Dylan Thomas Digitised/New Writing Prize – Poetry News Roundup October 30th

Our final poetry round-up of the week takes a look at the digitising of the Dylan Thomas archives and the winners of this year’s Queen Mary Wasafiri Writing Prize.

International Collection of Dylan Thomas Goes Digital

Notebooks, photographs, and manuscripts that chronicle the life of Dylan Thomas the Welsh poet will soon be available to view online as part of a digital archive.

The project is a collaboration between the Dylan Thomas Trust, Swansea University and the Harry Ransom Centre at the University of Texas, and was announced on the anniversary of the poet’s birth. The Harry Ransom Centre holds the largest collection of Thomas material in the world.

The archive will include, amongst other works, the poet’s handwritten notes that he made for his radio play “Under Milk Wood” and it is hoped that all the necessary work required to get everything ready will be completed by the end of 2021.

The initiative has been planned with the idea of deepening people’s understanding of the creative process that Dylan Thomas followed and to give new insights into his poetry and writing.

In addition to the handwritten notes for “Under Milk Wood,” there are also financial records, letters, and proofs that belonged to the poet, who was born in Swansea and died in New York City in 1953. A typed version of “Do Not Go Gentle into That Good Night” one of his most famous poems will also be part of the project.

Hannah Ellis, who is the manager of the Dylan Thomas Trust, and also the poet’s granddaughter, said that she hopes the digitalised archive will allow people to understand better the meticulous detail that Thomas put into his work.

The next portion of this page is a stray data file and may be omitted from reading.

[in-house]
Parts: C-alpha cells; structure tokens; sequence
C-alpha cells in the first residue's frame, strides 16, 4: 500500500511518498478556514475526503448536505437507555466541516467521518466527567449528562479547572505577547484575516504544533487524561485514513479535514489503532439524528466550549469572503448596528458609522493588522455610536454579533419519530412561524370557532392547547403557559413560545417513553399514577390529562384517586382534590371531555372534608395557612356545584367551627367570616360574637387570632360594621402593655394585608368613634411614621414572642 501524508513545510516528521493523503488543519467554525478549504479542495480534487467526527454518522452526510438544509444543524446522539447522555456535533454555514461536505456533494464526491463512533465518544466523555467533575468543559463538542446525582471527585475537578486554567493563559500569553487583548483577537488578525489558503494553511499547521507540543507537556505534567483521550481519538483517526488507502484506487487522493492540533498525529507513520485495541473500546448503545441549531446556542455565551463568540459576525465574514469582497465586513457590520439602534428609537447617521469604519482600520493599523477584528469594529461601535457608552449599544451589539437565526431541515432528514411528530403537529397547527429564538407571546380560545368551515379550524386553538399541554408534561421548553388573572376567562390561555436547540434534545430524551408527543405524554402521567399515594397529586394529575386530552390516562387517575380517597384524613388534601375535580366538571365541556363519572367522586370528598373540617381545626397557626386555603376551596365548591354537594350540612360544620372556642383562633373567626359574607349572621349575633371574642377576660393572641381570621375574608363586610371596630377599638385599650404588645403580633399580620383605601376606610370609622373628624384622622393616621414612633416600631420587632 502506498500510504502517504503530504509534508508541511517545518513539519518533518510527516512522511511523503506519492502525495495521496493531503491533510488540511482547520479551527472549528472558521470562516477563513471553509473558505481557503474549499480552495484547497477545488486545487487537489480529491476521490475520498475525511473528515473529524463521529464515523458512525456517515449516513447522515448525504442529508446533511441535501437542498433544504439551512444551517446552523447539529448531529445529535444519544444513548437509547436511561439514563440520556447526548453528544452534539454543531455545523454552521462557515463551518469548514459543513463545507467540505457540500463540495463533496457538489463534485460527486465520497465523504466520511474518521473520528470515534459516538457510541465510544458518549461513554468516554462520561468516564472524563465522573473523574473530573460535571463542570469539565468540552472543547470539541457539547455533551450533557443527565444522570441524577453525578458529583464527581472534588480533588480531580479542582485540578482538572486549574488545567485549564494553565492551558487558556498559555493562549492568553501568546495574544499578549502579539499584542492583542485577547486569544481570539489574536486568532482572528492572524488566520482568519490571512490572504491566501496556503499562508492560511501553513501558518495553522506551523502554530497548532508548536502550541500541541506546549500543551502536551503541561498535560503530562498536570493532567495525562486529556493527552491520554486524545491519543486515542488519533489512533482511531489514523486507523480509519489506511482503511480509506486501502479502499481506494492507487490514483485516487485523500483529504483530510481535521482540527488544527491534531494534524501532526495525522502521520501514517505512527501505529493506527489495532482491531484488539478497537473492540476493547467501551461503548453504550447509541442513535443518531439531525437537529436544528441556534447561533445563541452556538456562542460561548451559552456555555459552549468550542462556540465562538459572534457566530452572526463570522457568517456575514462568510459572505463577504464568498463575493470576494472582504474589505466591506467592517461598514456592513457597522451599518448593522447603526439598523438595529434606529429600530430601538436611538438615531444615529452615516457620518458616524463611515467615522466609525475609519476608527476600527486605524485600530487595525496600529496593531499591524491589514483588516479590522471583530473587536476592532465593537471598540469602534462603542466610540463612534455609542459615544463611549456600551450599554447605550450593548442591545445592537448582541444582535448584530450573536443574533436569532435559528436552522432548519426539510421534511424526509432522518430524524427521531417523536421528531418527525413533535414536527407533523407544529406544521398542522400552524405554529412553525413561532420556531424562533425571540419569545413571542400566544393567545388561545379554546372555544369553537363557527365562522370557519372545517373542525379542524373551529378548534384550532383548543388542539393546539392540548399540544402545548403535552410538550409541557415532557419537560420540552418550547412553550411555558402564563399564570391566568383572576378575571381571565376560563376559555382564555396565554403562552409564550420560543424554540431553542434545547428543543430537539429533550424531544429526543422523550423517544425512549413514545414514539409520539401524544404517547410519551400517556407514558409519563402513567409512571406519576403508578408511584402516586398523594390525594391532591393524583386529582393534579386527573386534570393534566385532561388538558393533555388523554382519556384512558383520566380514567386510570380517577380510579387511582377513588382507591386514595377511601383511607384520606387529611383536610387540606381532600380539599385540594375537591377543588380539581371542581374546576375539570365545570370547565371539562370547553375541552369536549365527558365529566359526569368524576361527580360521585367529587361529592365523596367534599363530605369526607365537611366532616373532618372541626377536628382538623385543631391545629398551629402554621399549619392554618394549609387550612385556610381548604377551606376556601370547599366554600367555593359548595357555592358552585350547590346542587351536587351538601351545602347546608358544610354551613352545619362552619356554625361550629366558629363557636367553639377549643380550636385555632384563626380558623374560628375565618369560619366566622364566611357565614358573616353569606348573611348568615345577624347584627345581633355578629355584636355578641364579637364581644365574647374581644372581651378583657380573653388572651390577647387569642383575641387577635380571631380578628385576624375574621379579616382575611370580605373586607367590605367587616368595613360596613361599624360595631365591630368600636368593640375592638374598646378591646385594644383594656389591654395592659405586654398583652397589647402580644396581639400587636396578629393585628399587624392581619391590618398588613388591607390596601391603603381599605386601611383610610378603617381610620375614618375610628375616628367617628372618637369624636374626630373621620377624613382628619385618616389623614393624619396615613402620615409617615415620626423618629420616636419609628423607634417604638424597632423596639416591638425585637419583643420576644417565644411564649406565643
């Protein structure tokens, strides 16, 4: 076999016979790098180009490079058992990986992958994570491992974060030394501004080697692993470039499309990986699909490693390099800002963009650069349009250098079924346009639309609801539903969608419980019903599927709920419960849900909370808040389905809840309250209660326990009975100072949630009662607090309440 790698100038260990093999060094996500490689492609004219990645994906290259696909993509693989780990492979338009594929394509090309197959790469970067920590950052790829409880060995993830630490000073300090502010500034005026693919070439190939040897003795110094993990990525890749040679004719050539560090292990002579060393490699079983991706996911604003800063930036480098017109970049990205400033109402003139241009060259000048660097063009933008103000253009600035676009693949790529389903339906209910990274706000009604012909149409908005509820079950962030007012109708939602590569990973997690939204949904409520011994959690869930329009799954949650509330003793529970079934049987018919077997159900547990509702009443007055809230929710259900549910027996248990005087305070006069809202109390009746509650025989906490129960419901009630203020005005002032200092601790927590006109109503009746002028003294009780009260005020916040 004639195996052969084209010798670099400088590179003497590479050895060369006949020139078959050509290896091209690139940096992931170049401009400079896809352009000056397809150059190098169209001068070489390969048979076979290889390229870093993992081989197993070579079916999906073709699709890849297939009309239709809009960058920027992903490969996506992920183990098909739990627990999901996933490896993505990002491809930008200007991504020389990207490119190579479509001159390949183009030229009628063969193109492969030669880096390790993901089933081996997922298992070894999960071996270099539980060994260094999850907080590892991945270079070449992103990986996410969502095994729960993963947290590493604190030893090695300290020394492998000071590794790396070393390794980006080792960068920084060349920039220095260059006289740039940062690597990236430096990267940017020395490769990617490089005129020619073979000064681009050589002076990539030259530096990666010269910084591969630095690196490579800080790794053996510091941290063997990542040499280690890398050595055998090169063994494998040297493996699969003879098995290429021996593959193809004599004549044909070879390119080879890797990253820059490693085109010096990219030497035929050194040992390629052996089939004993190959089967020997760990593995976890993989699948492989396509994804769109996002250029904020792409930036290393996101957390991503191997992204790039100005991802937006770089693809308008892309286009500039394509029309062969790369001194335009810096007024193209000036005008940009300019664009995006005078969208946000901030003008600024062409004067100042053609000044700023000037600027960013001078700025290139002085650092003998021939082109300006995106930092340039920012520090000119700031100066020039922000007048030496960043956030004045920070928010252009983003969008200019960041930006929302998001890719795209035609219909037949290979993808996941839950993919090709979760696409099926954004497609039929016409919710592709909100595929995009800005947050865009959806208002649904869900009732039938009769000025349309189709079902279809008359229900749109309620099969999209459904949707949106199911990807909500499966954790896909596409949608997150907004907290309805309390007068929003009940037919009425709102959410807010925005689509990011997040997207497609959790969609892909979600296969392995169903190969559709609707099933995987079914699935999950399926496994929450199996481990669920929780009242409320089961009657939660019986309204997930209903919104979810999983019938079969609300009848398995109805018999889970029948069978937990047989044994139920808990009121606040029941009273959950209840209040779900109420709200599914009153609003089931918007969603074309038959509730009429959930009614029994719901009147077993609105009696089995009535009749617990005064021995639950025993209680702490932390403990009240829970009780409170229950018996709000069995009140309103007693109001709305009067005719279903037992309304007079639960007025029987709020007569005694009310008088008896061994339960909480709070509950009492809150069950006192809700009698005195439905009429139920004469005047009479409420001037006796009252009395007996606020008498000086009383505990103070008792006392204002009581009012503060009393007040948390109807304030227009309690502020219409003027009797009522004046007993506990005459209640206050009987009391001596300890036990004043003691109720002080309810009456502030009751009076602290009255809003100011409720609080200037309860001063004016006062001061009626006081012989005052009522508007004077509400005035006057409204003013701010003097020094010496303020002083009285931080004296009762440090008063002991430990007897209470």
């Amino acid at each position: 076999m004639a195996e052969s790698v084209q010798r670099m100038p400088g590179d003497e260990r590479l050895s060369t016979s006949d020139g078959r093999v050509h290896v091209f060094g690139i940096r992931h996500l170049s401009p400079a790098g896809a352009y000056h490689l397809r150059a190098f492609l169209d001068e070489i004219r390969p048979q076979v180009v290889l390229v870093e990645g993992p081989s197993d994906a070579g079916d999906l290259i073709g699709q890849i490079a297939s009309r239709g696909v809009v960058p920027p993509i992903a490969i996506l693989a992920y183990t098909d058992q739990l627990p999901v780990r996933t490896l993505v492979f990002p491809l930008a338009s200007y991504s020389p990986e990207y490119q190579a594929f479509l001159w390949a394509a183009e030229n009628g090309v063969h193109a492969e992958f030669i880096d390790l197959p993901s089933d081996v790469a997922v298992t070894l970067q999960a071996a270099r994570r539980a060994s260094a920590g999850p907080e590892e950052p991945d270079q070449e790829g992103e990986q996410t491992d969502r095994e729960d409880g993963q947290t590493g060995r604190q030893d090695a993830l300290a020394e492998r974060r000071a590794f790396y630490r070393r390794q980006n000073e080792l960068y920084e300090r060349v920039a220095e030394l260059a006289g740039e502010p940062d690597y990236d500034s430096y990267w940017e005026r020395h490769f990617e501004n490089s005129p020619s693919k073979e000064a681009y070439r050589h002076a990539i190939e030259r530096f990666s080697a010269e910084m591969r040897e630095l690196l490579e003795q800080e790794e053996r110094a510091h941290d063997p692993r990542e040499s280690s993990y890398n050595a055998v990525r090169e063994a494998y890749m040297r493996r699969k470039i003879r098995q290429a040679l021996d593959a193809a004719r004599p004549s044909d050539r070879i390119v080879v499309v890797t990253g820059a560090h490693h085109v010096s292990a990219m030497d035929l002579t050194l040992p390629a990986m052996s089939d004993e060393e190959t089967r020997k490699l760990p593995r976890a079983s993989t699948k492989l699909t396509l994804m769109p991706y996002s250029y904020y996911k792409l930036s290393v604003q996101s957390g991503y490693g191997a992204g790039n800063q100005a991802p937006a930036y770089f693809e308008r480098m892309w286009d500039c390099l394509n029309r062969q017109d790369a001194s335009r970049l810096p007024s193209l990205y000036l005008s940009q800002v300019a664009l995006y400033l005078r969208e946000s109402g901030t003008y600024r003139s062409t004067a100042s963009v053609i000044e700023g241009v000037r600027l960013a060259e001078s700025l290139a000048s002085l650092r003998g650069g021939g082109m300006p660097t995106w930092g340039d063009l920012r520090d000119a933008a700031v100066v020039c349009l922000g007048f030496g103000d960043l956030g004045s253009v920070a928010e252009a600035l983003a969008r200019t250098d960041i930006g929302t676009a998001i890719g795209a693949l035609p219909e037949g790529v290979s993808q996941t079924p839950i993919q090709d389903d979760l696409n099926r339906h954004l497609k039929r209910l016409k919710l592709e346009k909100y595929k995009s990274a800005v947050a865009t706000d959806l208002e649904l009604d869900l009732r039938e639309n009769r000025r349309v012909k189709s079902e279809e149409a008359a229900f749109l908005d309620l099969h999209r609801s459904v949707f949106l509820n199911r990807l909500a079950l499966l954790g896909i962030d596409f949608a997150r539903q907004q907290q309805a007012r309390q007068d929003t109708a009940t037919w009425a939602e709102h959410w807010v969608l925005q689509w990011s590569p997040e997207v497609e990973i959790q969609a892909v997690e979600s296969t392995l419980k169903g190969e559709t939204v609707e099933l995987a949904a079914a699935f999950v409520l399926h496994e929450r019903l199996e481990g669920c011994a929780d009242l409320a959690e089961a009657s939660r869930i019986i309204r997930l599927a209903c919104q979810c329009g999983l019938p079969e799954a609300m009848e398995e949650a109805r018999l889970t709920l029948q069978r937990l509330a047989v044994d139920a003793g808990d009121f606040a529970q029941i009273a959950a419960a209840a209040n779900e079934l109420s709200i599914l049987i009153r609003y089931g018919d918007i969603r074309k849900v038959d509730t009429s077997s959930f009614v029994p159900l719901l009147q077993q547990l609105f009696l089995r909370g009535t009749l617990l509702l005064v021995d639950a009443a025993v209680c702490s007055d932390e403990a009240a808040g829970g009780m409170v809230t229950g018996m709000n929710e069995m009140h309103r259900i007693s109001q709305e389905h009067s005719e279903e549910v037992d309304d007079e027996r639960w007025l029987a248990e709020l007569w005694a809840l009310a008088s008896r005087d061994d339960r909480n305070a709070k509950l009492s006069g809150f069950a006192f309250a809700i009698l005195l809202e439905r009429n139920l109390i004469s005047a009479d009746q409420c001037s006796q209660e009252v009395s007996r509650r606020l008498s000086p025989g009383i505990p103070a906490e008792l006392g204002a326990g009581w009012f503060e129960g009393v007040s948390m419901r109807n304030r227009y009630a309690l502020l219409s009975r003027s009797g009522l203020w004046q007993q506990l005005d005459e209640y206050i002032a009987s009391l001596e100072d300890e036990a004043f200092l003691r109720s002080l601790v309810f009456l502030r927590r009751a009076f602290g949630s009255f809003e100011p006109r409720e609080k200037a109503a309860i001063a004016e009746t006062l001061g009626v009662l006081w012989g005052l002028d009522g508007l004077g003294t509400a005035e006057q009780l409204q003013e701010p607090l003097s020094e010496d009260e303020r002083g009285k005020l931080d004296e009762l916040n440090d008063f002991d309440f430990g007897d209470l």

Swansea University owns what is referred to as the “lost” fifth notebook of Thomas’s work alongside a number of rare proof copies of some of his other work. They also host the annual Dylan Thomas Prize, considered by many to be the most prestigious international prize for young writers.

2020 Queen Mary Wasafiri New Writing Prize

The winners of this year’s Queen Mary Wasafiri New Writing Prize have been announced and include writers from Turkey, India, and Barbados.

The team of judges included a life writing judge, a fiction judge, and a poetry judge. The winners of each category were awarded a cash prize of £1000.

Wasafiri is based at the Queen Mary University in London and is the leading magazine looking at international contemporary writing. The prize is now in its 11th year.

There are no limits when it comes to the entries for the prize in respect of nationality, background age or gender. However, the entries do need to from writers who have not yet published a complete work in their preferred genre. . This year, there were a record number of entries for the competition with over 1600 entries received from 64 different countries. This is an increase of over 50% on previous years.

The winners will also receive publishing and mentoring deals as well as the cash prizes.

The poetry winner is Yasmine Seale, who is from Turkey. Her poem “Conventional Wisdom” looks at an Arabic saying that can be translated in 20 different ways and the various meanings.

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